We feel it is necessary to provide some recommendations on how the PSA will be applied in practice. One of the major advantages of GWAS using commercial genotyping platforms is the transparency of the analytic design. Unlike individual candidate gene association studies, it is typically known how many SNPs, in total, have been studied in a GWAS. This transparency allows the scientific community to put into proper perspective the overall statistical significance of the findings. We believe the benefit of applying the PSA to GWAS data is compelling. However, without careful consideration, the PSA could be exploited to show seemingly superior results, especially when one seeks to define the prioritized subset after looking at the data. A priori determination of the prioritized subset is necessary to maintain valid estimates of statistical significance. To keep the transparency of GWAS, we recommend documenting the SNP subset assignments prior to conducting PSA. This can help ensure that the information used in prioritization is independent of the observed p values [8]. The prioritized subset can be defined based on information from multiple sources. For example, linkage analysis results are useful for defining candidate regions, and genome annotation databases or previous published association findings are useful resources for defining candidate genes. Moreover, one might partition the genome in a greedy way such that the prioritized subset contains a small number of regions. Although this increases the power for the SNPs included in the prioritized subset, it offers no power gain for other potential genes and regions that are excluded. Thus, in the absence of good a priori information, such greedy partitioning likely will not help much and should be discouraged.

For multiple outcome variables, the need to partition the tests into more than two subsets may arise. Sun et al. [8] described a situation in which 1,500 SNPs were analyzed to look for correlation with five outcome variables. For each outcome variable, there were 1,500 tests. One could carry out a single FDR adjustment for all 7,500 tests, or five separate FDR adjustments, one for each outcome variable. Because the numbers of associated SNPs may vary substantially across the five variables, Sun et al. [8] demonstrated it would be more powerful to carry out separate adjustment. However, we caution that analysis on many subsets may lead to inflation of the overall FDR.

In principle, the PSA can be applied to situations in which multiple hypothesis tests are performed and the investigator has a prior knowledge on the relative likelihood for the tests to lead to significant results. For example, when studying gene-gene or gene-environment interactions, it would be desirable and probably more powerful to define a prioritized subset consisting of plausible combinations of gene-gene or gene-environment pairs than considering all possible pairs in a single adjustment. In candidate gene studies, investigators may rely on cost-efficient multiplex genotyping assays that will genotype a fixed number of SNPs at a time. Often the number of SNPs an investigator is willing to genotype is not exactly the allowed number on the assay, and adding SNPs to fill the assay would incur little additional costs. In this situation, investigators often choose to fill in the spaces with ‘extra’ SNPs, which they may not have chosen to genotype if substantial cost were involved. In other words, these additional SNPs may have relatively lower priority compared to the originally selected ones. In this situation, a single adjustment for multiple testing for all the SNPs may lower the power for the originally selected SNPs, and the PSA would be a more powerful alternative.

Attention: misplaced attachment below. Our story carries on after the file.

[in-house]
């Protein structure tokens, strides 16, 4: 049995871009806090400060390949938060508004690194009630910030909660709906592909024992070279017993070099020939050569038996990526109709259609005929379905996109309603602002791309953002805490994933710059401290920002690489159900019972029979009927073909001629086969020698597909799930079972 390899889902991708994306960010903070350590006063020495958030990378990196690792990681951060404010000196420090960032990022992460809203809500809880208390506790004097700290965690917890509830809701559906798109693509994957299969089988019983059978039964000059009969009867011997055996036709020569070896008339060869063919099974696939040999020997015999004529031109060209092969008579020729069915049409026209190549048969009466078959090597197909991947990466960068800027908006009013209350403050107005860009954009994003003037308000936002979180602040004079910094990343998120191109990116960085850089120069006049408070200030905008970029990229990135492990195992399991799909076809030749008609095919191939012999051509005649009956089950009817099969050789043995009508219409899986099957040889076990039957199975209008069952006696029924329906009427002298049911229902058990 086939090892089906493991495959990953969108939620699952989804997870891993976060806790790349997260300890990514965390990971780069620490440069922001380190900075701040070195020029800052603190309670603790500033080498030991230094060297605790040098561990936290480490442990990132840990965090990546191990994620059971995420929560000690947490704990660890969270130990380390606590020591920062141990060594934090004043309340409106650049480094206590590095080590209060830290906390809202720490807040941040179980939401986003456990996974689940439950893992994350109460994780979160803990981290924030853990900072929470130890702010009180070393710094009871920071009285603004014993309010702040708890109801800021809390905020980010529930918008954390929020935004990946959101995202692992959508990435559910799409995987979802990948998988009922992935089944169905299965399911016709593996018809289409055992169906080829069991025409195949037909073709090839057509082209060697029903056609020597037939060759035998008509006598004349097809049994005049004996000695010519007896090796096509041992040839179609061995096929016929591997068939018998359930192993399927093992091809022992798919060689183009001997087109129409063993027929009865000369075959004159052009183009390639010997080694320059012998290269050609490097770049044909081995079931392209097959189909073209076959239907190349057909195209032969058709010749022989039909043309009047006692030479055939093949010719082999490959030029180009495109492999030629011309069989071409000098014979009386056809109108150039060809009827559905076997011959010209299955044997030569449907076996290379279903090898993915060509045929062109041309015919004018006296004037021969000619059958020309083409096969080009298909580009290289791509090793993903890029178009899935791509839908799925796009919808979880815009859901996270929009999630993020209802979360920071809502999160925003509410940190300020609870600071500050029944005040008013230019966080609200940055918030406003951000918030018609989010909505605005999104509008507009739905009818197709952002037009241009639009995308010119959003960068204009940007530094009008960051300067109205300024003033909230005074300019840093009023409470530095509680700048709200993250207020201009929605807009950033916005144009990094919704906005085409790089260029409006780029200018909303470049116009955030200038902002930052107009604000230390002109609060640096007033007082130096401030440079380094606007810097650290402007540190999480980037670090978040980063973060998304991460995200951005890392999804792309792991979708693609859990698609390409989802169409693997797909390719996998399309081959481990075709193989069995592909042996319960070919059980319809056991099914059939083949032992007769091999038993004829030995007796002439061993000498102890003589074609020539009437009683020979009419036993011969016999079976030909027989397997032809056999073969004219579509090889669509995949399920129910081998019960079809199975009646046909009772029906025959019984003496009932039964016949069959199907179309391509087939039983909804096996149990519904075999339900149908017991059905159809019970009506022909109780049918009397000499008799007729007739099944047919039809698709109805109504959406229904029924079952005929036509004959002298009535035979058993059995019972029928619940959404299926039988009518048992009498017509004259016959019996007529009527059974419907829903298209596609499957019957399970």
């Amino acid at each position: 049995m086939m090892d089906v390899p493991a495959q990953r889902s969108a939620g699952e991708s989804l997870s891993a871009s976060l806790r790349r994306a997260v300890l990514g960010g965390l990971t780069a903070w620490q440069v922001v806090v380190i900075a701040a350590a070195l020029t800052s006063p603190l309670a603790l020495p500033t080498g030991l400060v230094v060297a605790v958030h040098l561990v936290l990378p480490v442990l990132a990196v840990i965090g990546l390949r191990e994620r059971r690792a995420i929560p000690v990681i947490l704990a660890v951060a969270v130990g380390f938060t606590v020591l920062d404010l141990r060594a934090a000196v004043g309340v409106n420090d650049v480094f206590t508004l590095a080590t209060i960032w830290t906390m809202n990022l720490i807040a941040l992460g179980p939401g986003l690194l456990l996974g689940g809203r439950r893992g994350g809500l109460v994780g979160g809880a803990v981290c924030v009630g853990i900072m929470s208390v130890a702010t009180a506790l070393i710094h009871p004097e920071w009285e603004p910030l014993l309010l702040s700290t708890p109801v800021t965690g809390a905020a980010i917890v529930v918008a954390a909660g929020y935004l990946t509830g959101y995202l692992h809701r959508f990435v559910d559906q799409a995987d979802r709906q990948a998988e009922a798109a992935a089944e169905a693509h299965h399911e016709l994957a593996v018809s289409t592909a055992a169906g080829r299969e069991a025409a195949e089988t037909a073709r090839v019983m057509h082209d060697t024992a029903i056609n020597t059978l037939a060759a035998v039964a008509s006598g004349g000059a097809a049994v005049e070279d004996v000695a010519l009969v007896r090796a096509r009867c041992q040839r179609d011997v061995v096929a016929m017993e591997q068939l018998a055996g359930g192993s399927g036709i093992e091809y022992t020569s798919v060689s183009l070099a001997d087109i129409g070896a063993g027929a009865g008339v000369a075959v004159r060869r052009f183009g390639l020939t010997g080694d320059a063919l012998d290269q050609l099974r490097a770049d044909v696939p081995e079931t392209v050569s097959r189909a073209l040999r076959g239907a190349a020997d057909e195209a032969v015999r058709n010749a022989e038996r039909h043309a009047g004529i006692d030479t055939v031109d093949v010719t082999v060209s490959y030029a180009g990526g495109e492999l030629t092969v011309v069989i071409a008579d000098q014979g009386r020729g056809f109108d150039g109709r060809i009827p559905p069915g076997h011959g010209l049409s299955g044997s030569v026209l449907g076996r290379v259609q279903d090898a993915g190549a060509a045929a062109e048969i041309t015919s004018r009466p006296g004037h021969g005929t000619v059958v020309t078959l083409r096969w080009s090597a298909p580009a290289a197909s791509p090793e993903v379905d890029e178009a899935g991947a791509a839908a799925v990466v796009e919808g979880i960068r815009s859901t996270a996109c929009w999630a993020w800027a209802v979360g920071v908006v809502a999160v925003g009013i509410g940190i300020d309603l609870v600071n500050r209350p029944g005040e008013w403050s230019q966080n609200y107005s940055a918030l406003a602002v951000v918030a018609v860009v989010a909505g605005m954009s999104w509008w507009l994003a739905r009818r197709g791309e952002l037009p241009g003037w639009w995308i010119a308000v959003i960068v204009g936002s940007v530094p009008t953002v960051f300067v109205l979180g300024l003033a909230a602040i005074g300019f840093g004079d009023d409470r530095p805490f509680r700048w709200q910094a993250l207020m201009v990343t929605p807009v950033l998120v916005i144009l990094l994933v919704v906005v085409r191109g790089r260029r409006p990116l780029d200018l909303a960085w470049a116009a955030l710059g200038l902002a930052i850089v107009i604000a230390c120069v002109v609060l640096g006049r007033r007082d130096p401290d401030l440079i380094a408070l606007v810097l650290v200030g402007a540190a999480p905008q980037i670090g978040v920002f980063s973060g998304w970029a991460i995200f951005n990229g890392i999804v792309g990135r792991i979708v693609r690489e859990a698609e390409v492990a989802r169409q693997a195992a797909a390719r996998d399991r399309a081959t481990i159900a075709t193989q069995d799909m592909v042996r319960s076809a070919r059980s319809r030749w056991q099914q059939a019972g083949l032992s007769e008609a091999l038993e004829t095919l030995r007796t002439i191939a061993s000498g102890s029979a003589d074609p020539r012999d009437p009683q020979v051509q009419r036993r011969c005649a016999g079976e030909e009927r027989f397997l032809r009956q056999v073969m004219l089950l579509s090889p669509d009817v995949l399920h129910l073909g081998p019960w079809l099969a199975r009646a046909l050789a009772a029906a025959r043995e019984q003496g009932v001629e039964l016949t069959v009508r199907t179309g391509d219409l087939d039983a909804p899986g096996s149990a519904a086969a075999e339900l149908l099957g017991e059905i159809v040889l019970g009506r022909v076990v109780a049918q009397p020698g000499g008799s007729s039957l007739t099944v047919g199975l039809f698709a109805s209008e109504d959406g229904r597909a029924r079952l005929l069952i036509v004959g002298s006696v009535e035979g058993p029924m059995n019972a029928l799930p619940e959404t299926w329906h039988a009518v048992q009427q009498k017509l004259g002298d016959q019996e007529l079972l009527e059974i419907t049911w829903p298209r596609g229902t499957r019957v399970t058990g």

When external information is available, it is often desirable to incorporate such information into analysis so that more efficient use of the full genomic data can be achieved. The PSA takes into account prior information on candidate genes and linked regions by defining a prioritized subset to comprise the SNPs falling in these regions. Some other methods have also been developed to combine prior information into analysis, for example, genomic convergence [17] and the weighted FDR procedure [5, 6]. The PSA is a powerful, intuitive, and easily implemented approach for GWAS. Furthermore, the PSA has the flexibility of allowing the investigators to combine prior information from a variety of sources and does not require assigning different combinations of weight factors. We believe that the PSA will be a useful addition to the existing toolbox of statistical methods.

Acknowledgements

This work was supported by an internal grant from the Center for Human Genetics Research at Vanderbilt University (to C.L.), the University Research Foundation grant and the McCabe Pilot Award from the University of Pennsylvania (to M.L.), National Institutes of Health grants P20 RR020751-01-02 and R01 DK066368-03 (to E.M.L.), and American Diabetes Association research grant 1-05-RA-140 (to R.M.W.). This work was conducted in part using the resources of the Advanced Computing Center for Research and Education at Vanderbilt University, Nashville, Tenn., USA.